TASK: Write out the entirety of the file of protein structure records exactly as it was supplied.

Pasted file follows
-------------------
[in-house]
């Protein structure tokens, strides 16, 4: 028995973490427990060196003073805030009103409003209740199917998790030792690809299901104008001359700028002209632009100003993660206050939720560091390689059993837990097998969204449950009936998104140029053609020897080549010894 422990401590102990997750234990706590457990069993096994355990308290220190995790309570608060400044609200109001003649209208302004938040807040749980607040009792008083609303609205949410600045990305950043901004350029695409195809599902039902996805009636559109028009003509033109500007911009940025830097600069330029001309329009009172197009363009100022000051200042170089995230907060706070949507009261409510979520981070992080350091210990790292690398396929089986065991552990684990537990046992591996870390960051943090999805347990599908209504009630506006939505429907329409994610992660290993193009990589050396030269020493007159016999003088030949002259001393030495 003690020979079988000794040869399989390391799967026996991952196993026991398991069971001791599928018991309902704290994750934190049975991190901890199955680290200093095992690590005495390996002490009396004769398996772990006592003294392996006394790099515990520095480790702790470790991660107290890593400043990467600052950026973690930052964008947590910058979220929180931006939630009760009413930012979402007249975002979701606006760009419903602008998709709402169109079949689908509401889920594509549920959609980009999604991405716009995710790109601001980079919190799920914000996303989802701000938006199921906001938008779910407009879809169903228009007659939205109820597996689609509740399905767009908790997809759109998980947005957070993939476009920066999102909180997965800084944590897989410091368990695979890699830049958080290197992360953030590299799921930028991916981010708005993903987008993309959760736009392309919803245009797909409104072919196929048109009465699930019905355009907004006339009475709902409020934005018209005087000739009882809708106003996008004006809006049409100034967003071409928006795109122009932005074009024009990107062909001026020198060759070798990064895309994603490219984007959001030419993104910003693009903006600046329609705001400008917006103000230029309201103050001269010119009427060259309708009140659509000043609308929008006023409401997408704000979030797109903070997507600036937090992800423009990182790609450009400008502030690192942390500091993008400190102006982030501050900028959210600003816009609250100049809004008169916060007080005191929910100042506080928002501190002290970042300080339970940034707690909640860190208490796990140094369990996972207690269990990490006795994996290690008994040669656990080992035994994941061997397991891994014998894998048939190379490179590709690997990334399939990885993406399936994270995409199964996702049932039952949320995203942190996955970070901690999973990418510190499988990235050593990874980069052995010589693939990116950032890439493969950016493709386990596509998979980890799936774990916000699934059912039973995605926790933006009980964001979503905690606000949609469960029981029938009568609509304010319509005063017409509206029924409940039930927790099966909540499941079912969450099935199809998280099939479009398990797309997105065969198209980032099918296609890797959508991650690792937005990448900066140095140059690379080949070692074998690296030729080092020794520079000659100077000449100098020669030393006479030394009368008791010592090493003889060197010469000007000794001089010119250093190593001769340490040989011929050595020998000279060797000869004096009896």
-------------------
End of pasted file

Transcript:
[in-house]
């Protein structure tokens, strides 16, 4: 028995973490427990060196003073805030009103409003209740199917998790030792690809299901104008001359700028002209632009100003993660206050939720560091390689059993837990097998969204449950009936998104140029053609020897080549010894 422990401590102990997750234990706590457990069993096994355990308290220190995790309570608060400044609200109001003649209208302004938040807040749980607040009792008083609303609205949410600045990305950043901004350029695409195809599902039902996805009636559109028009003509033109500007911009940025830097600069330029001309329009009172197009363009100022000051200042170089995230907060706070949507009261409510979520981070992080350091210990790292690398396929089986065991552990684990537990046992591996870390960051943090999805347990599908209504009630506006939505429907329409994610992660290993193009990589050396030269020493007159016999003088030949002259001393030495 003690020979079988000794040869399989390391799967026996991952196993026991398991069971001791599928018991309902704290994750934190049975991190901890199955680290200093095992690590005495390996002490009396004769398996772990006592003294392996006394790099515990520095480790702790470790991660107290890593400043990467600052950026973690930052964008947590910058979220929180931006939630009760009413930012979402007249975002979701606006760009419903602008998709709402169109079949689908509401889920594509549920959609980009999604991405716009995710790109601001980079919190799920914000996303989802701000938006199921906001938008779910407009879809169903228009007659939205109820597996689609509740399905767009908790997809759109998980947005957070993939476009920066999102909180997965800084944590897989410091368990695979890699830049958080290197992360953030590299799921930028991916981010708005993903987008993309959760736009392309919803245009797909409104072919196929048109009465699930019905355009907004006339009475709902409020934005018209005087000739009882809708106003996008004006809006049409100034967003071409928006795109122009932005074009024009990107062909001026020198060759070798990064895309994603490219984007959001030419993104910003693009903006600046329609705001400008917006103000230029309201103050001269010119009427060259309708009140659509000043609308929008006023409401997408704000979030797109903070997507600036937090992800423009990182790609450009400008502030690192942390500091993008400190102006982030501050900028959210600003816009609250100049809004008169916060007080005191929910100042506080928002501190002290970042300080339970940034707690909640860190208490796990140094369990996972207690269990990490006795994996290690008994040669656990080992035994994941061997397991891994014998894998048939190379490179590709690997990334399939990885993406399936994270995409199964996702049932039952949320995203942190996955970070901690999973990418510190499988990235050593990874980069052995010589693939990116950032890439493969950016493709386990596509998979980890799936774990916000699934059912039973995605926790933006009980964001979503905690606000949609469960029981029938009568609509304010319509005063017409509206029924409940039930927790099966909540499941079912969450099935199809998280099939479009398990797309997105065969198209980032099918296609890797959508991650690792937005990448900066140095140059690379080949070692074998690296030729080092020794520079000659100077000449100098020669030393006479030394009368008791010592090493003889060197010469000007000794001089010119250093190593001769340490040989011929050595020998000279060797000869004096009896």